Most feedback to the changes has been positive, Thatcher said. There isn’t much interaction with very low-rated charities, he said, as that’s not something on which those organizations seem to be focused.
The most difficult scenarios have involved organizations that received a four-star rating as recently as February as a result of their latest tax form but given the new methodology will rate as three stars. “It’s difficult. In general, feedback has been, you’re moving in the right direction but it’s hard when you get caught in that transition phase,” Thatcher said. CN is working on adding a note in a nonprofit’s ratings page indicating that it received a four-star rating based on the previous methodology, information which could be available via the historical ratings page.
“Some of the things we’ve changed definitely fit in areas where there’s been concern” from some organizations and trade groups, Thatcher said, such as removing the revenue growth metric and taking a three-year average rather than the just the most recent fiscal year.
CN’s highly controversial stand on joint allocation cost and privacy are still areas that are outside of the financial ratings but likely to have disagreement, he said.
The absence of impact or results reporting tends to leave financial metrics or ratios as a basis for evaluation, according to Thatcher. “The sooner we get to being able to talking about impact, the easier it will be for all of us,” he said. “We’re looking for a place we all can live with. At the end of day, we’re moving in the right direction,” he said.
Thatcher put a timeline of 12 months to include results reporting in the ratings, which would be the next big step for Charity Navigator’s evolution. He hopes to have first version of the results reporting released but first wanted to finish work on Charity Navigator 2.1 to clean up the financial metrics to build a better base for the rating.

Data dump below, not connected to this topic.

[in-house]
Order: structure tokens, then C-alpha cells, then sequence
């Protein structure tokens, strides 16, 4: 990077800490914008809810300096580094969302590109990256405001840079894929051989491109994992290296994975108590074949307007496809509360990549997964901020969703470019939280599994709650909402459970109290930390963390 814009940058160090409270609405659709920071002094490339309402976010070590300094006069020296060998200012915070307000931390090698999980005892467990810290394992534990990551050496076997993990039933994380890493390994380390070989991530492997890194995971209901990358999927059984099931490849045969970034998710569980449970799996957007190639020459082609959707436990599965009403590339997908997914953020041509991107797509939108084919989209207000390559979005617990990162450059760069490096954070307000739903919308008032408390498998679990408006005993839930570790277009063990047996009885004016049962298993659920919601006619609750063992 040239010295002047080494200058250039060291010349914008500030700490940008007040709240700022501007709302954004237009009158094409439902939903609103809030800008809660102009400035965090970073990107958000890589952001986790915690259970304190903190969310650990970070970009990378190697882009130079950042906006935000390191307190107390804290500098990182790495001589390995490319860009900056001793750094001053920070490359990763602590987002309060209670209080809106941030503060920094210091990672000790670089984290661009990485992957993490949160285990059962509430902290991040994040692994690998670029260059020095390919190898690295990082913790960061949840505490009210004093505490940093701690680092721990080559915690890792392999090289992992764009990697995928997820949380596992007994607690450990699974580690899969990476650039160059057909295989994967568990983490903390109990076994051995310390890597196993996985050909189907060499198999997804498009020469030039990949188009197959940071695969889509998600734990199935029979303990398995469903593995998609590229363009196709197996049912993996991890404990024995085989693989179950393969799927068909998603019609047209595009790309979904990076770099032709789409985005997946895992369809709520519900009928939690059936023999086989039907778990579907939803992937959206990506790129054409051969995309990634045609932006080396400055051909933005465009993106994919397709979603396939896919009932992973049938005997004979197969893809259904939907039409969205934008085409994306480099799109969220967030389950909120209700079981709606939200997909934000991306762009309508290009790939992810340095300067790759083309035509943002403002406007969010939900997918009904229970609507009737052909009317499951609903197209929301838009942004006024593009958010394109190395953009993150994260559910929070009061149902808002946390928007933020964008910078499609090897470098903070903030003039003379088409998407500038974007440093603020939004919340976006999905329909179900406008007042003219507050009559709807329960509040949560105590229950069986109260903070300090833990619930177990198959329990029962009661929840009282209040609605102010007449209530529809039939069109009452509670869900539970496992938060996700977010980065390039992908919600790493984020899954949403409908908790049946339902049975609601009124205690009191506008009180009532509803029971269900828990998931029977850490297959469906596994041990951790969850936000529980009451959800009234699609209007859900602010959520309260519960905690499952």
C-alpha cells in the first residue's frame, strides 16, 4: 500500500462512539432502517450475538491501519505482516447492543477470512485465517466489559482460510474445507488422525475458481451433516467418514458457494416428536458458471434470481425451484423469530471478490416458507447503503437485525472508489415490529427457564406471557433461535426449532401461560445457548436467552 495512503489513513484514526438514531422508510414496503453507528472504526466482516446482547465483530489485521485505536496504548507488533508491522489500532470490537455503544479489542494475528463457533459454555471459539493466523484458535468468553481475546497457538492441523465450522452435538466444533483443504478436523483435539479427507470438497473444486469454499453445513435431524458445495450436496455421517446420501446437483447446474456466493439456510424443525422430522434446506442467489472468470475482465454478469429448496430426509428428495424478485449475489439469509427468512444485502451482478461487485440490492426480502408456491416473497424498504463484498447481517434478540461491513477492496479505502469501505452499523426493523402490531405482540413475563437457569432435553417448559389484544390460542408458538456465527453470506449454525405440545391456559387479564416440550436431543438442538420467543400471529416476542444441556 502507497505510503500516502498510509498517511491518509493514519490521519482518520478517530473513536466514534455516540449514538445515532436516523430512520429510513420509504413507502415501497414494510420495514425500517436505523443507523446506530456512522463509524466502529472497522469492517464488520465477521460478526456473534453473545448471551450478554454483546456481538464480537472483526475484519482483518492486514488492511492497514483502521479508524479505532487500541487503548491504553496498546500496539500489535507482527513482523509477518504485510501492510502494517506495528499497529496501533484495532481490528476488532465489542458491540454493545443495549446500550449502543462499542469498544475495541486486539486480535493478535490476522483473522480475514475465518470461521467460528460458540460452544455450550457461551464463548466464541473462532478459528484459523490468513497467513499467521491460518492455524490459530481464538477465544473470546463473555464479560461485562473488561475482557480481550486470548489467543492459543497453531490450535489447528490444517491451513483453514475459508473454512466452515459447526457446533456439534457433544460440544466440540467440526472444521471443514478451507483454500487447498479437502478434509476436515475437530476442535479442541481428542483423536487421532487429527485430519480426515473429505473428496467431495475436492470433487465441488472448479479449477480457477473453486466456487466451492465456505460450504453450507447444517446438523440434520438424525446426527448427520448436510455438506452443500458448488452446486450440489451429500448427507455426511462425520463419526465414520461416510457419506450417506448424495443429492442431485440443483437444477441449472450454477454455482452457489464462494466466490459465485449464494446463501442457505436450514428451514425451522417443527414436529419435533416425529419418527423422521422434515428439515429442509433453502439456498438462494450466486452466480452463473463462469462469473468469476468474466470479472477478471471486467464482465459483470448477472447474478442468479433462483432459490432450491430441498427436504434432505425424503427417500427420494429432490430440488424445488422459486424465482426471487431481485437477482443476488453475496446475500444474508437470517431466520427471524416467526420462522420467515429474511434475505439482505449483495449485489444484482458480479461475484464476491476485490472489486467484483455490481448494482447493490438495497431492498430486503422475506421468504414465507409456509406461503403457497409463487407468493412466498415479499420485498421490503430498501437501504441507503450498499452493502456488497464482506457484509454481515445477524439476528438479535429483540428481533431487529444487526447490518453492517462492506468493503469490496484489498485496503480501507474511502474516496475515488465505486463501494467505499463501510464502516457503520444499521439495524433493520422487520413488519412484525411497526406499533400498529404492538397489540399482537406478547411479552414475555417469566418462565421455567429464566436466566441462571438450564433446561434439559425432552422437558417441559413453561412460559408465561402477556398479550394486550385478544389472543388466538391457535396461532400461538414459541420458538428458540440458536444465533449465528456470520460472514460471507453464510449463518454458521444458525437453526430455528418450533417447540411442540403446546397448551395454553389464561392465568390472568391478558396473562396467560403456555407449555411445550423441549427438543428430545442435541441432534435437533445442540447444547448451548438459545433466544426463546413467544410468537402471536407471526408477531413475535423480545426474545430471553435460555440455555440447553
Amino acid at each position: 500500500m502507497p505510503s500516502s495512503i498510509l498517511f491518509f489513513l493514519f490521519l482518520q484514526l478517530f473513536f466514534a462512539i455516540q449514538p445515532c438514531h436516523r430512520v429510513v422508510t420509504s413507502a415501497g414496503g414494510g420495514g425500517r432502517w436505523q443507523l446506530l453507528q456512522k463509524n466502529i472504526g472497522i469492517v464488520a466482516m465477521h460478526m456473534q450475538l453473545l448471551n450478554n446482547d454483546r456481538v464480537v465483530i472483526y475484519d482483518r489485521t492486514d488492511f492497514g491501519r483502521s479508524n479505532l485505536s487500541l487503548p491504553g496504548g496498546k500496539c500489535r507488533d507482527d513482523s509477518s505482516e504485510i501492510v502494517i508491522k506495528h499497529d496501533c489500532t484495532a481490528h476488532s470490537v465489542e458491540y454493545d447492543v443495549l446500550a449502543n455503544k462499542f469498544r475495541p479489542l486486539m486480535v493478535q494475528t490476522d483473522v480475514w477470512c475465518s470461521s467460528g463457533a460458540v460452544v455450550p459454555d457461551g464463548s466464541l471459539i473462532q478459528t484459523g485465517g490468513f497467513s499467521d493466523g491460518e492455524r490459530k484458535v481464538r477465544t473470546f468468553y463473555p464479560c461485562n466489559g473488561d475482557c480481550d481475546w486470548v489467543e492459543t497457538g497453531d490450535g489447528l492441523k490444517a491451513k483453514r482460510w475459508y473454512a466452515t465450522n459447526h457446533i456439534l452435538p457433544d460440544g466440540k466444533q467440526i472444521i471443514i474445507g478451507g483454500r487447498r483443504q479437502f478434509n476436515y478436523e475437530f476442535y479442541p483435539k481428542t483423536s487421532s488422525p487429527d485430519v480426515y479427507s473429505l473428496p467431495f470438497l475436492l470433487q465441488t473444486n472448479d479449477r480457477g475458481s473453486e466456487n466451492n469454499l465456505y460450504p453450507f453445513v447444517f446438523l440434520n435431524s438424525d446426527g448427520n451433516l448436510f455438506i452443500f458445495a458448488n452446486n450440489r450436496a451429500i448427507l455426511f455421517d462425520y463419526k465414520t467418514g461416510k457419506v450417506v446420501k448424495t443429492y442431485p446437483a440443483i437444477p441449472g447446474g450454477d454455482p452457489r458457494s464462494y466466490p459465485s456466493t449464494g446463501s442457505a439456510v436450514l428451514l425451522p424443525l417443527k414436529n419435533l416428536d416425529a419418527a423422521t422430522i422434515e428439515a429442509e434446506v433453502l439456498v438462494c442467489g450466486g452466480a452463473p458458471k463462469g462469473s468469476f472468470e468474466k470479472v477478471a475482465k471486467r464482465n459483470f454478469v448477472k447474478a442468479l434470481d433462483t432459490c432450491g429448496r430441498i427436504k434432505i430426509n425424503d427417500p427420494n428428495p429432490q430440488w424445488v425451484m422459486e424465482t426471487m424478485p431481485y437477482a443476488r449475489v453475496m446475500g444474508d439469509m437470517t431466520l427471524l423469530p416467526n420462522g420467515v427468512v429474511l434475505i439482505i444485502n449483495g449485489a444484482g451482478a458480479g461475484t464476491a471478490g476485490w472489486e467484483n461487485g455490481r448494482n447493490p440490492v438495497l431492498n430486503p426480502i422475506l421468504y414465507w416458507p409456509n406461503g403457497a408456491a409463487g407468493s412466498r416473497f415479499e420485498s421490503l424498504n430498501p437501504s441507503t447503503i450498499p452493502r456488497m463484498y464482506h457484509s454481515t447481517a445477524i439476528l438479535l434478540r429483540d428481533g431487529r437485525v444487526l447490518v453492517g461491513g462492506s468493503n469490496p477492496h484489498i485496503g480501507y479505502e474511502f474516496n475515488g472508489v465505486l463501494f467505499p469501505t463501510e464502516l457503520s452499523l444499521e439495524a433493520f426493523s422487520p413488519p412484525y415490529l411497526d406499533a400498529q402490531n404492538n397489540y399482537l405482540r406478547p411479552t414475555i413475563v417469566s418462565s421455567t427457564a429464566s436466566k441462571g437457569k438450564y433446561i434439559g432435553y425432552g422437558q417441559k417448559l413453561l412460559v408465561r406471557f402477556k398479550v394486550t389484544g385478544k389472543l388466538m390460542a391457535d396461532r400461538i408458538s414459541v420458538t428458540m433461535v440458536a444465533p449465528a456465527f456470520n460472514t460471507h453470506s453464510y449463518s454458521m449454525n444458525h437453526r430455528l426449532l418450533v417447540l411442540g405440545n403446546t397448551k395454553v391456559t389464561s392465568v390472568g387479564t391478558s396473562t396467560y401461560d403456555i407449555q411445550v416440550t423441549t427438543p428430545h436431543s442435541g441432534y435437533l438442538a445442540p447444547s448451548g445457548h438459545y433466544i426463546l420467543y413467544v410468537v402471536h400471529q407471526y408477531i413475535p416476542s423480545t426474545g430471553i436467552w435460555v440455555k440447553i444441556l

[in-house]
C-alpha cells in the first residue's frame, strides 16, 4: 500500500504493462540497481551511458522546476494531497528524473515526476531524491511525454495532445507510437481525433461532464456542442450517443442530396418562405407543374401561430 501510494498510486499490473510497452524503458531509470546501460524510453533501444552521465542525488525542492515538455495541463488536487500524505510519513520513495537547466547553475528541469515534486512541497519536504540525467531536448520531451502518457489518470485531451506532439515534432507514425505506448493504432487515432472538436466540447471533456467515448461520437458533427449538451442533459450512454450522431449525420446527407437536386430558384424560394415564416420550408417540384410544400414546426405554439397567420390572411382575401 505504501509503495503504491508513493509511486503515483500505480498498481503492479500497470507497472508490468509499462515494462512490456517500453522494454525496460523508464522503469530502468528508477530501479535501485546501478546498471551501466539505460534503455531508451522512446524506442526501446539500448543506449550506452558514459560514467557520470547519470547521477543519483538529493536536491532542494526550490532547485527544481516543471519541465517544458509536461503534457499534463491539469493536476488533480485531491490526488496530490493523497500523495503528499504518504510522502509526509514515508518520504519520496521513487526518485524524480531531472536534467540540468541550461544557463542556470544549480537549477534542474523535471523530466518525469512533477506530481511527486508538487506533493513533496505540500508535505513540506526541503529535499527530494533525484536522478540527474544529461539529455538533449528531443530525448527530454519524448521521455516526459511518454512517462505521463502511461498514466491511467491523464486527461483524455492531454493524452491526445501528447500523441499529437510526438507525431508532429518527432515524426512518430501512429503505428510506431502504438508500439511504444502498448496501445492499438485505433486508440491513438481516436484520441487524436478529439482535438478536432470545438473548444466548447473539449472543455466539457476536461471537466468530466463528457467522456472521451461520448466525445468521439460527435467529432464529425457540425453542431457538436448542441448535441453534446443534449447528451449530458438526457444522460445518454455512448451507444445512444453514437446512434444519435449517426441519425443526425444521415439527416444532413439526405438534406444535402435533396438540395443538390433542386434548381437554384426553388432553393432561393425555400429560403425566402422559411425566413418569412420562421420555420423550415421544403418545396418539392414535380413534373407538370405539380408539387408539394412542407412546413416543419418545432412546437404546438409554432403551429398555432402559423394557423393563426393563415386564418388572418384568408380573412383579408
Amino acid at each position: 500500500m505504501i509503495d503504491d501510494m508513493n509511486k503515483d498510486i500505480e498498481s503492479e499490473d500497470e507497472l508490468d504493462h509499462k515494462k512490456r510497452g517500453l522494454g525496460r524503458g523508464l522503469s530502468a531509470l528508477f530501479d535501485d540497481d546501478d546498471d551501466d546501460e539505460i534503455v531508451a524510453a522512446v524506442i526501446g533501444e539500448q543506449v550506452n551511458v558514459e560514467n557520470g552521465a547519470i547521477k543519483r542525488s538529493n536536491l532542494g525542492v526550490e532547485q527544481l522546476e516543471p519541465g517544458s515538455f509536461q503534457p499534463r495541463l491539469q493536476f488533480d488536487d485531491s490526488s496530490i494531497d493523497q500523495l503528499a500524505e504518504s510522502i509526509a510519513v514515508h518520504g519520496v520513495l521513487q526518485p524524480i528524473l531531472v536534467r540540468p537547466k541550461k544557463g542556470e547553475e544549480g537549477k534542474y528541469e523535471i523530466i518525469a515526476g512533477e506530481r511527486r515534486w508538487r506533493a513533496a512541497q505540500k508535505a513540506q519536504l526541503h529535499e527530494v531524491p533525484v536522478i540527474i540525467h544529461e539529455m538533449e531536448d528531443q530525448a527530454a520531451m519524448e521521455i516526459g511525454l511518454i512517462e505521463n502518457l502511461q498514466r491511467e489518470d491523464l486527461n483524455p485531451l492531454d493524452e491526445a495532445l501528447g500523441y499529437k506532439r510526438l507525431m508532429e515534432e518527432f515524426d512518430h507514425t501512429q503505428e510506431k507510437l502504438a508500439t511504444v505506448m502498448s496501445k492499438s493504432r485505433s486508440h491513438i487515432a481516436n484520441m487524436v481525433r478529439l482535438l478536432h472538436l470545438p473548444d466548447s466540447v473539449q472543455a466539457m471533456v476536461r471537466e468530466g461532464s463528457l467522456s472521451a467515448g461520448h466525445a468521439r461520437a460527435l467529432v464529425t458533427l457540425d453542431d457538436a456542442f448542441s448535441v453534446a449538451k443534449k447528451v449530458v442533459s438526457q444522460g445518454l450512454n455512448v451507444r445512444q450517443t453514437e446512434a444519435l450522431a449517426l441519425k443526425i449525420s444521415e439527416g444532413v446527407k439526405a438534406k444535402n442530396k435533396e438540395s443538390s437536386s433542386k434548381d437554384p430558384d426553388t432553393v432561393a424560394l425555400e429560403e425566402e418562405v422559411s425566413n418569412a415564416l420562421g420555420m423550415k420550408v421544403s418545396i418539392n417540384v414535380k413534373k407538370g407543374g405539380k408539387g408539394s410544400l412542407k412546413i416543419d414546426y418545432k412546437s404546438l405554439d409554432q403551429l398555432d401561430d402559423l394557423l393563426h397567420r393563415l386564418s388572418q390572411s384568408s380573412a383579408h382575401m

MAP International received a sneak peek of the ratings changes during an April meeting of the Partnership for Quality Medical Donations (PQMD), of which it is a member. The removal of the three-year average and revenue-growth metric were changes that many members of PQMD appreciated, according to Jodi Allison, MAP’s vice president of global giving. The growth metric, in particular, used to penalize organizations that experienced a spike in donations, such as beneficiaries of the Ice Bucket Challenge in 2014.
“I feel like it’s all moving in a very positive direction,” Allison said. “Anytime that you are making changes that result in a more fair analysis of a nonprofit is a positive change,” she said.
MAP International currently holds a four-star rating and Allison does not expect that the adjusted system will change that. Organizational leaders do not anticipate making any operational adjustments to complement the ratings system but will monitor how MAP and other organizations fare.
Charity Navigator’s web site saw more than 9 million visits last year and had some 40,000 unique donors.